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Morwen Oronor Profile
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Mourning and grief


I realised today that end-of-life needn't mean death.

When we think about the people we love, and who've been part of our entire lives, we tend to think about them dying and having to deal with the grief of their loss. Sometimes it's not death that takes them from us. They're still alive, but they're not able to actively participate fully in that life.

In 2003 we placed my mother in a care home, and because I'd had her living with me, and under my care for 14 years, I took over the management of her needs until she died in the latter part of 2003.

At the time my two older sisters were actively in my life. One of them moved with us to the coast, and live with us for more than a year before she went back to be closer to her family. Since then she's lost two of her children, and as a result has also lost the will to live. So now she's just existing through every day, letting herself exist with the help of medicine to dull the pain of her loss. However, this also has removed her from our lives. I haven't spoken to her, and she hasn't made an effort to contact me for almost two years now, so I've accepted that she's lost and that the rest of her life is in the hands of her surviving children and the caregivers. We relationship is gone.

This week I had another conversation with the older sister which resulted in my having to call her daughter to tell her that it is my opinion that she has dementia. She's confirmed that she's about to get a diagnosis and to arrange for caregivers at the place she insisted she had to move to last year. I've also said that I don't have the capacity to deal with the abuse she inflicts on me in her loss of boundaries, it bothers me, and renders me unable to deal with the responsibility of my own mental health, and the care I need to give to people who need me.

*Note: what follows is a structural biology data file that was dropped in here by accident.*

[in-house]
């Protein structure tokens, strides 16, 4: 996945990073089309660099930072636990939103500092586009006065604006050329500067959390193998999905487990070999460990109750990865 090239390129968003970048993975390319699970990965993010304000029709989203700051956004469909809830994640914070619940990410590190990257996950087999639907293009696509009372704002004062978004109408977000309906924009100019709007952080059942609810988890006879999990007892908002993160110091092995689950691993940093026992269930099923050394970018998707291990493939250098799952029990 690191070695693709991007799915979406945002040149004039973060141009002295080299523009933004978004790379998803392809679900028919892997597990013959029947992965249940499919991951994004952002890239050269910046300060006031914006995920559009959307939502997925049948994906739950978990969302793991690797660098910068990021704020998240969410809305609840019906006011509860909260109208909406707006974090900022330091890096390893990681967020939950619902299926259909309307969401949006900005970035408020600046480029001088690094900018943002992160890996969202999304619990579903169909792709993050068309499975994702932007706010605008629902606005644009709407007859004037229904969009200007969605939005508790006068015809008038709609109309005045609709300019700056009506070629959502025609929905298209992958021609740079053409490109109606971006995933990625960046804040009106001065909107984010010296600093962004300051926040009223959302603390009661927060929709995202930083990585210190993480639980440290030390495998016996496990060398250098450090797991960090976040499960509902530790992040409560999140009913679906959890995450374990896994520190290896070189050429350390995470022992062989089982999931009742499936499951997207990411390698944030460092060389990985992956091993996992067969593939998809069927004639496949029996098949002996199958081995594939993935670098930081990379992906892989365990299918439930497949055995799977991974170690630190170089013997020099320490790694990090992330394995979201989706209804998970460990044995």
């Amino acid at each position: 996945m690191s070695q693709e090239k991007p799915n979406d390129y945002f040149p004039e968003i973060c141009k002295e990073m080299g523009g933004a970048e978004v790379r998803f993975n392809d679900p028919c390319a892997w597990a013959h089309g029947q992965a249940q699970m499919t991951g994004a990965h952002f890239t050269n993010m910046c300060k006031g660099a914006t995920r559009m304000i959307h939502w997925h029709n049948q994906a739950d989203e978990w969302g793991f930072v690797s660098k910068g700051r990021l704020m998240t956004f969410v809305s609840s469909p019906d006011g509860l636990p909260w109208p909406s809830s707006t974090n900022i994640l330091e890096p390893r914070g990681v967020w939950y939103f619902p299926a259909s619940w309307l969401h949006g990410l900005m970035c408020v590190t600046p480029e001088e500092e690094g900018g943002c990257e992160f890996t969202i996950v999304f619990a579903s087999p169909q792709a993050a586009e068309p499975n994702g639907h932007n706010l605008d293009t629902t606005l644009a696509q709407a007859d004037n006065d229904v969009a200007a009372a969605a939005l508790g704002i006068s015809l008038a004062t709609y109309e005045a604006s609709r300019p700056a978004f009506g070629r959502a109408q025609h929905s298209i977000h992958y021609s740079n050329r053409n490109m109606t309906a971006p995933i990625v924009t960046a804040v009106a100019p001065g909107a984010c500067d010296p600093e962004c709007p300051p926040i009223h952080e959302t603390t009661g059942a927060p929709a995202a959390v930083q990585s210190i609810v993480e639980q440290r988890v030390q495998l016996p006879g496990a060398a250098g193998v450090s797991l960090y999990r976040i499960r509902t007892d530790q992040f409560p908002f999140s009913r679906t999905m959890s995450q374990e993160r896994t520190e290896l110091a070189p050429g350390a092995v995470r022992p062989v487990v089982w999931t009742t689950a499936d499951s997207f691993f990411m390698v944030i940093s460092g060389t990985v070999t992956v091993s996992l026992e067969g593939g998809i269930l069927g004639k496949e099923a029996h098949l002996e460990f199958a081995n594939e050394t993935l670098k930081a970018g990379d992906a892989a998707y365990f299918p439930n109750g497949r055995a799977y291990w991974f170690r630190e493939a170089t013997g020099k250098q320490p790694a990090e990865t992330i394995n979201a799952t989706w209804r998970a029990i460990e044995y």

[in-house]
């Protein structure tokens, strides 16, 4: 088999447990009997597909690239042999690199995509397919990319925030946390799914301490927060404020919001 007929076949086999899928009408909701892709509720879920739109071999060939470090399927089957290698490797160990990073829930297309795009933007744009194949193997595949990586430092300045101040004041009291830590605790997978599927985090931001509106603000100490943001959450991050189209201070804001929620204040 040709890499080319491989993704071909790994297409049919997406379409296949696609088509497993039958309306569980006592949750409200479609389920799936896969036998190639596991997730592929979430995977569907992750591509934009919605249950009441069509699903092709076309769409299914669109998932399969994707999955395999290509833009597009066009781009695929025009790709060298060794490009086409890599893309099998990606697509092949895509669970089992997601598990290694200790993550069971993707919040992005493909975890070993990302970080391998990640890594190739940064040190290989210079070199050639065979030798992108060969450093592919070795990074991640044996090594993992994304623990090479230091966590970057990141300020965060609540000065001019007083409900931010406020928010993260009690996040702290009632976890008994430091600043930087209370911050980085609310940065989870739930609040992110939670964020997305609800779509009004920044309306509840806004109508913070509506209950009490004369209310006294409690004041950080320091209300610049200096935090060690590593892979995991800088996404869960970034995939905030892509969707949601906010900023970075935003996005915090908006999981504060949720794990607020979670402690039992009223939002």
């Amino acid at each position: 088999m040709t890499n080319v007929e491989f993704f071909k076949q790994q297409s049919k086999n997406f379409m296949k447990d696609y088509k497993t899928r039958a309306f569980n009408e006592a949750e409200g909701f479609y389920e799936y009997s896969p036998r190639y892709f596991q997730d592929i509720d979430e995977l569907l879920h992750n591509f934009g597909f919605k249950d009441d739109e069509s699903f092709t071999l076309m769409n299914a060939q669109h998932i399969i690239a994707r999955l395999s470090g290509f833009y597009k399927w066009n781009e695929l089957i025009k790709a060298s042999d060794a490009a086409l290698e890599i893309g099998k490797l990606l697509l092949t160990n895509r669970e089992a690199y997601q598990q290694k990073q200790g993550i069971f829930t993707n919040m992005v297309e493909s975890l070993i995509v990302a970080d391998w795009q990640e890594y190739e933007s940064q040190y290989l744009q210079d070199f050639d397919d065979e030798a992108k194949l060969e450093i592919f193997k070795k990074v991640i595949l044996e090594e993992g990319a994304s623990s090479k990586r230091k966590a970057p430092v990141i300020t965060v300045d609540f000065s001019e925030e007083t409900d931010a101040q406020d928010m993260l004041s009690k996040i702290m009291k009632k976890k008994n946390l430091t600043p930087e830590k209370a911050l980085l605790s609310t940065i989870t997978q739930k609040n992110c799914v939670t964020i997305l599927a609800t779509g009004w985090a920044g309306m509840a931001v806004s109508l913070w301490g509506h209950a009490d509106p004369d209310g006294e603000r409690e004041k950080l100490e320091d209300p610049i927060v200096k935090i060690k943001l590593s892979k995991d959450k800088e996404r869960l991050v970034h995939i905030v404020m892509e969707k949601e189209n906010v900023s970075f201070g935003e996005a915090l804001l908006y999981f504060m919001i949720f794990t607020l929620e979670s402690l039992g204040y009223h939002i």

So I'm essentially in mourning now. I have moments where I feel grief for the loss of a sibling relationship that became friendship in middle age, and has now just become telephone conversations that end in her screaming at me and clicking the phone to cut me off. I am sad for the loss of the person she was even a year ago. A brilliant mind has become just a jumble of lost memories and a regression into the anger and meanness of her teenage confusion. I'm sad that she's gone, but also fearful that this could happen to me too.

When I'm busy and enjoying my research, and my family, or something amusing I see on tv, I don't think about it and I'm fine. But then something reminds me of her, and I wonder if there was something I could've done to make this descent into dementia easier for her. This is the "bargaining" phase of grief. It's not easy but I have to go through the process so I can get past it.

I think outright death is a lot easier to deal with.
Mar/9/2019, 8:00 Link to this post Send PM to Morwen Oronor
 
Petal Alderin Profile
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Re:


I feel for you - and know exactly how you feel. But you could do nothing in either case, more than you did, Mo. Dementia is not your responsibility, and you can't help others deal with their grief.
Pot kettle ... but please try to just get on with your life; some families are just never close, not permanently.


---
Anything Goes
Mar/9/2019, 11:50 Link to this post Send PM to Petal Alderin